Helvering v. Davis, 301 U.S. 619; 57 S. Ct. 904; 81 L. Ed. 1307 (1937)
Facts—George P. Davis, a shareholder of the Edison Illuminating Company of Boston, brought suits to restrain the corporation from making the payments and deductions called for by the Social Security Act under Titles VIII and II. The District Court held that the tax on employees was not the issue, and that the tax on employers was constitutional. The Court of Appeals reversed the decision, holding that Title II was an invasion of powers reserved by the Tenth Amendment to the states, or to the people. The tax on employers was considered invalid for the additional reason that it was not the type of excise understood when the Constitution was adopted.
Question—Does the tax imposed upon employers invade powers reserved to the states by the Tenth Amendment?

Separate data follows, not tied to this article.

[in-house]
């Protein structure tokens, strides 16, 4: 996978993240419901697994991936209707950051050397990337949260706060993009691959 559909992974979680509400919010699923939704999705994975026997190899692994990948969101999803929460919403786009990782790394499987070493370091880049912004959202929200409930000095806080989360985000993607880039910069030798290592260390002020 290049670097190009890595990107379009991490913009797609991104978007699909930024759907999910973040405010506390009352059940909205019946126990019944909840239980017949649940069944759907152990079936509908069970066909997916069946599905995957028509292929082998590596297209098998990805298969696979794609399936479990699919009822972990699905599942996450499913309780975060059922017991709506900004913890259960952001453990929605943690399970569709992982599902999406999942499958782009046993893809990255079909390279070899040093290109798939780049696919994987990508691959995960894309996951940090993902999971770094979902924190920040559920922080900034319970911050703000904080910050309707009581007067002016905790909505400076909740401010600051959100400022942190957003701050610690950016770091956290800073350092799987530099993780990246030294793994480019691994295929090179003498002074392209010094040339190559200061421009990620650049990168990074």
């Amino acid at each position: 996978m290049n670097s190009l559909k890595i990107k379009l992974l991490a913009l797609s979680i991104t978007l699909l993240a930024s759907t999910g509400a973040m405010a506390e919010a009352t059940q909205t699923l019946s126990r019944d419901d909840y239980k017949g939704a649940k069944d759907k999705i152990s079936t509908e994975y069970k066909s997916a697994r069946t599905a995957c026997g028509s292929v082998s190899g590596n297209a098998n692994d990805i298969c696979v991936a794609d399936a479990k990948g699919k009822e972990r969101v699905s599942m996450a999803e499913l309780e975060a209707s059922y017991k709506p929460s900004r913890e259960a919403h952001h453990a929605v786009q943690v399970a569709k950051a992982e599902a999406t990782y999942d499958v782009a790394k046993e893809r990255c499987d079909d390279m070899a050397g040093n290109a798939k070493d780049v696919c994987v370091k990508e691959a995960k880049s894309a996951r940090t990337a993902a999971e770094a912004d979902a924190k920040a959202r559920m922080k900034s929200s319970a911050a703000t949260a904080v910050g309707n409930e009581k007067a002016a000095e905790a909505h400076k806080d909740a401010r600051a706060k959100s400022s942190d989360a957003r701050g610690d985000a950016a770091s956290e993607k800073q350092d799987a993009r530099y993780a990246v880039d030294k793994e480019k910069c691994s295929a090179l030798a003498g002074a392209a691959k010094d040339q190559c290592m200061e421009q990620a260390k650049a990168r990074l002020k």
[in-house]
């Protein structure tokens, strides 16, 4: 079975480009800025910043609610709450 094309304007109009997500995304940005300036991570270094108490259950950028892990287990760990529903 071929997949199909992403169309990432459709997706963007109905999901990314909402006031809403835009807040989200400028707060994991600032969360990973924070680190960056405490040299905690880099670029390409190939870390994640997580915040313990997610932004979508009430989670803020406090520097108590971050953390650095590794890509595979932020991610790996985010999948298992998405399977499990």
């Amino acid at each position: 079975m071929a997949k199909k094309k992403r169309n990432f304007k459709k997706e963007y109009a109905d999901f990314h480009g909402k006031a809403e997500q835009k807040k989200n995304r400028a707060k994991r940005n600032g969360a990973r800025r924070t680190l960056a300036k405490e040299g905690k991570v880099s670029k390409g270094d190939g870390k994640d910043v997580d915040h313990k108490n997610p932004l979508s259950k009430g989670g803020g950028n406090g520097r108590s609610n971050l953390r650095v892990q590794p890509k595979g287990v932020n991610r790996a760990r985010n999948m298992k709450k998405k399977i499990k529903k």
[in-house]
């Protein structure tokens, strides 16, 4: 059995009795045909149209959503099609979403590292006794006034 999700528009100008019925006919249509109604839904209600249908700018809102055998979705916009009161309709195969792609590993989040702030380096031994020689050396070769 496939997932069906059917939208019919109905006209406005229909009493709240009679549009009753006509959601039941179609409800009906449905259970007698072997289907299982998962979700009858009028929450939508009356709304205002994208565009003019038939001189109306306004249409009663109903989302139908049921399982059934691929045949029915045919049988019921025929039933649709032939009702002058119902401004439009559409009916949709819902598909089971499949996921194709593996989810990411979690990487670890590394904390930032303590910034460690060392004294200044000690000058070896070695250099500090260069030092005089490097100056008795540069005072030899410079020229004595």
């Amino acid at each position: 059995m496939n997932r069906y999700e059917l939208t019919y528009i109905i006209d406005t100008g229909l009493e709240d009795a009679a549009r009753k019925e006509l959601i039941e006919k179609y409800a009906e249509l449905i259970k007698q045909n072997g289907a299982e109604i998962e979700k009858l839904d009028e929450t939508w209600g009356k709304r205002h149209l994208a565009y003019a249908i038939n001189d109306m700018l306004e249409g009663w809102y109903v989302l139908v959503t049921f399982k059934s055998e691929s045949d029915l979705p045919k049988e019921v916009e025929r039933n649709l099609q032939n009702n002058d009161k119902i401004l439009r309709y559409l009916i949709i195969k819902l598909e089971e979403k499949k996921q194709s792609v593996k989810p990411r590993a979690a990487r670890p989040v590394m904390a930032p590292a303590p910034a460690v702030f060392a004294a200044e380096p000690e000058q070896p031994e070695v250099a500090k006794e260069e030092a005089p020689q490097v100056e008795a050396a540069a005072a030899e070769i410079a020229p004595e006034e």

Reasons—J. Cardozo (7–2). Under the Constitution, Congress can spend money for the general welfare; however, difficulties are left when the power is conceded. The line must be drawn between one welfare and another: general and particular. There is a middle ground. The discretion is not confided to the courts. The discretion belongs to the Congress, unless the choice is clearly wrong. The spreading from state to state of unemployment is an ill not particular but general, which may be checked, if Congress so determines, by the resources of the nation. The ill is all one, or at least not greatly different, whether men are thrown out of work because there is no longer work to do or because the disabilities of age make them incapable of doing it. Consequently, when money is spent to promote the general welfare, the concept of welfare is shaped by Congress and not by the states.
J. McReynolds and J. Butler issued a single sentence indicating their view that this tax violated the Tenth Amendment.
Note—Helvering was handed down the same day as Charles C. Steward Ma- chine Co. v. Davis, 301 U.S. 548 (1937), and greatly relied on it.